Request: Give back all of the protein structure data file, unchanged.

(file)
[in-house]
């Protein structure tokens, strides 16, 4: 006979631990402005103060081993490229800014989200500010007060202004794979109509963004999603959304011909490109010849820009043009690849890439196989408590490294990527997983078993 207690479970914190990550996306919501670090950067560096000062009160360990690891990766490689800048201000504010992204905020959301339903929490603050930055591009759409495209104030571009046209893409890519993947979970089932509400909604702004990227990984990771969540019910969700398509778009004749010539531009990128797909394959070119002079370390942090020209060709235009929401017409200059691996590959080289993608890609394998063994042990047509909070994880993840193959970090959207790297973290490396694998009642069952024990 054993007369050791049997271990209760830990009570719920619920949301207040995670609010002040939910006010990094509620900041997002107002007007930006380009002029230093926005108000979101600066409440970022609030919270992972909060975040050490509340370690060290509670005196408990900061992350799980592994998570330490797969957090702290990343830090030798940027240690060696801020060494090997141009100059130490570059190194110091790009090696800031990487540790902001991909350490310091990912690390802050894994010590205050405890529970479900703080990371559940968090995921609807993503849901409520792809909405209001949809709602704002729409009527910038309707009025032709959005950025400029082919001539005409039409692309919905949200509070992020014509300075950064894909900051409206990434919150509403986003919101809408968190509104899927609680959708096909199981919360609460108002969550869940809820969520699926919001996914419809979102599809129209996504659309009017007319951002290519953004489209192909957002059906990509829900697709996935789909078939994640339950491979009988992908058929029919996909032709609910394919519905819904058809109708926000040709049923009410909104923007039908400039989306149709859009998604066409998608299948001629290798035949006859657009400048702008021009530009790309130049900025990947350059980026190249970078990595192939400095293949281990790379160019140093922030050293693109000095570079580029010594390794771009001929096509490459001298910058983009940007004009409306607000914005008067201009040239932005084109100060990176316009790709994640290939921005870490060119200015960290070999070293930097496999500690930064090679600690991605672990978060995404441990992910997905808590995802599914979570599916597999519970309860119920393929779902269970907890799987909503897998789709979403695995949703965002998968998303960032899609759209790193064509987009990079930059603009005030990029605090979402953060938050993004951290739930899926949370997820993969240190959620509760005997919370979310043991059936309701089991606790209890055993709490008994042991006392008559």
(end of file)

[in-house]
């Protein structure tokens, strides 16, 4: 006979631990402005103060081993490229800014989200500010007060202004794979109509963004999603959304011909490109010849820009043009690849890439196989408590490294990527997983078993 207690479970914190990550996306919501670090950067560096000062009160360990690891990766490689800048201000504010992204905020959301339903929490603050930055591009759409495209104030571009046209893409890519993947979970089932509400909604702004990227990984990771969540019910969700398509778009004749010539531009990128797909394959070119002079370390942090020209060709235009929401017409200059691996590959080289993608890609394998063994042990047509909070994880993840193959970090959207790297973290490396694998009642069952024990 054993007369050791049997271990209760830990009570719920619920949301207040995670609010002040939910006010990094509620900041997002107002007007930006380009002029230093926005108000979101600066409440970022609030919270992972909060975040050490509340370690060290509670005196408990900061992350799980592994998570330490797969957090702290990343830090030798940027240690060696801020060494090997141009100059130490570059190194110091790009090696800031990487540790902001991909350490310091990912690390802050894994010590205050405890529970479900703080990371559940968090995921609807993503849901409520792809909405209001949809709602704002729409009527910038309707009025032709959005950025400029082919001539005409039409692309919905949200509070992020014509300075950064894909900051409206990434919150509403986003919101809408968190509104899927609680959708096909199981919360609460108002969550869940809820969520699926919001996914419809979102599809129209996504659309009017007319951002290519953004489209192909957002059906990509829900697709996935789909078939994640339950491979009988992908058929029919996909032709609910394919519905819904058809109708926000040709049923009410909104923007039908400039989306149709859009998604066409998608299948001629290798035949006859657009400048702008021009530009790309130049900025990947350059980026190249970078990595192939400095293949281990790379160019140093922030050293693109000095570079580029010594390794771009001929096509490459001298910058983009940007004009409306607000914005008067201009040239932005084109100060990176316009790709994640290939921005870490060119200015960290070999070293930097496999500690930064090679600690991605672990978060995404441990992910997905808590995802599914979570599916597999519970309860119920393929779902269970907890799987909503897998789709979403695995949703965002998968998303960032899609759209790193064509987009990079930059603009005030990029605090979402953060938050993004951290739930899926949370997820993969240190959620509760005997919370979310043991059936309701089991606790209890055993709490008994042991006392008559």